Home Family & Relationship Do Distressed, Help-Seeking Couples Improve on Their Own? Not Much, Study Says

Do Distressed, Help-Seeking Couples Improve on Their Own? Not Much, Study Says

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Does relationship quality continue to worsen, stabilise, or improve for distressed, help-seeking couples before they receive assistance? A team of researchers sought to answer that question in a new study examining what happens to couples who seek online help for their relationship, but have to wait six months before beginning an intervention programme.

‘Given the ways couple dynamics affect individuals, any children, and the broader community, knowing how to support couples experiencing distress is a key area of interest for researchers, practitioners, and policymakers,’ explains Allen Barton, assistant professor in the Department of Human Development and Family Studies at the University of Illinois, and lead researcher on the study.

‘This research aims to provide insights into the dynamics and trajectories of distressed couples. We wanted to see if these relationships continued to deteriorate, remained the same, or started to improve on their own.’

The study, published in the journal Family Process, included a nationwide sample of 221 couples assigned to the waitlist control condition of a study evaluating the effects of participating in an online programme to strengthen couple relationship. During the six-month waitlist period, couples agreed not to seek other forms of relationship assistance, but would receive the online programme once the waitlist period had ended.

All participants were below 200% of the poverty level; that is, lower-income couples who historically have limited access to professional services for relationship assistance.

Barton and his co-researchers followed these couples over the six-month waiting period, analysing five waves of data to track changes over time.

For the sample of couples in the control group, the researchers found, on average, slight improvements over time in their reports of satisfaction and support, as well as decreased negative communication and concerns about the relationship ending. Individuals also reported mean improvements in some measures of individual functioning, such as less psychological distress.

However, these changes were typically small, and overall levels of distress for most couples in the sample remained elevated. There was also considerable variation between couples during the six-month period.

‘A small percentage of couples actually exhibited pretty substantial levels of improvement in terms of relationship and individual functioning. But conversely, we also see a subset of couples who are reporting prominent declines. They are at a low point when they enrol, and things appear to continue to get worse over time,’ Barton says.                    

The researchers plan to investigate further how and why some couples improve on their own.

‘For those couples who actually improved during this time, if we can find out what makes them resilient, we can use that knowledge to help other couples develop similar skills and capacities,’ Barton notes.

For some couples, it’s possible the process of deciding to do something to improve their relationship can help put things on a positive trajectory, he adds. Participation in this online programme required both partners to sign up; thus, simply talking and agreeing to seek help might be part of the catalyst for change in the relationship.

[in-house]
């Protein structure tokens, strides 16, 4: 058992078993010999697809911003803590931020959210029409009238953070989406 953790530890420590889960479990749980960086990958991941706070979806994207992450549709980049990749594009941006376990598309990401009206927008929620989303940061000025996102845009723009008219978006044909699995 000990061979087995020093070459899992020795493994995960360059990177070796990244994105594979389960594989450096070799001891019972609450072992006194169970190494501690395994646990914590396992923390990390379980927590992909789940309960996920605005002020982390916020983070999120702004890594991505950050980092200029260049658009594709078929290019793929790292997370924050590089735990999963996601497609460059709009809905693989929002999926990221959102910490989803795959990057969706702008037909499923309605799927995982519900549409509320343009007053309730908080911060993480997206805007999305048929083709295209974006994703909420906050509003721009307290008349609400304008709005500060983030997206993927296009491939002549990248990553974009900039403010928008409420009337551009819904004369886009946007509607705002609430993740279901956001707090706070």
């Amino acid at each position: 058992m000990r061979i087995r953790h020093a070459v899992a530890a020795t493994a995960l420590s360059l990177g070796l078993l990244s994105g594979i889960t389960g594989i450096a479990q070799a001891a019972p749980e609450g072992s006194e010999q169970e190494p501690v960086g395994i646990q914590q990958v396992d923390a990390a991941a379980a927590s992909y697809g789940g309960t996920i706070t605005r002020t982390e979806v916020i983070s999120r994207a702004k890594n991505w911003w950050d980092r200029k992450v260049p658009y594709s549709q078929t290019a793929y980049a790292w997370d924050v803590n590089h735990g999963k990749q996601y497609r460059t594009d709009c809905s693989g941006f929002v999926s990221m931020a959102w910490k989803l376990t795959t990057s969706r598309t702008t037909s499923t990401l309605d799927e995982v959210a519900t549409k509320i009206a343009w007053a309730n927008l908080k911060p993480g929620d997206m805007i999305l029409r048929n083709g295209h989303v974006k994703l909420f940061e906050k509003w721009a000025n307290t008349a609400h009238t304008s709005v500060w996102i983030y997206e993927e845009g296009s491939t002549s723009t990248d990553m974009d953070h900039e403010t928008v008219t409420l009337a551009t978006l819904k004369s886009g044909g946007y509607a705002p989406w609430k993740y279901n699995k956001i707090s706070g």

Ultimately, Barton recommends distressed couples seek assistance to improve their relationship.

‘If you are in a relationship and realise things aren’t going well, our findings seem to indicate that you shouldn’t expect your relationship to rebound and get much better on its own. Things may improve slightly, but only for some couples and not very much. Most, if not all, distressed couples can benefit from empirically supported programming and services,’ he says.

For the research community, the findings also underscore the importance of having a control condition in studies of distressed couples, Barton states. Including a sample of people who have not yet received the intervention allows researchers to compare any naturally occurring improvements with the results for those who do receive intervention.

Barton notes these findings provide important information about the nature of distressed couple relationships throughout the country.

‘Our study includes a large national sample of couples seeking online help for their relationship. This means we could get a sense of patterns over time, as well as the variability and the amount of change, in this population,’ he states. ‘We believe our findings are pretty representative of the state of distressed couples across America who are looking to get some help for their relationship.’

Many options are available for people seeking relationship assistance. In Illinois, interested couples can sign up for the Illinois Strong Couples project, an online, research-based program Barton directs. It is available free of charge for qualifying Illinois residents, and efforts are under way to make this program available to couples in other states. 

The University of Illinois Family Resiliency Center also provides Building Blocks of Resilience, a series of resources created to assist families with handling everyday challenges, including ways to build a more resilient couple relationship.

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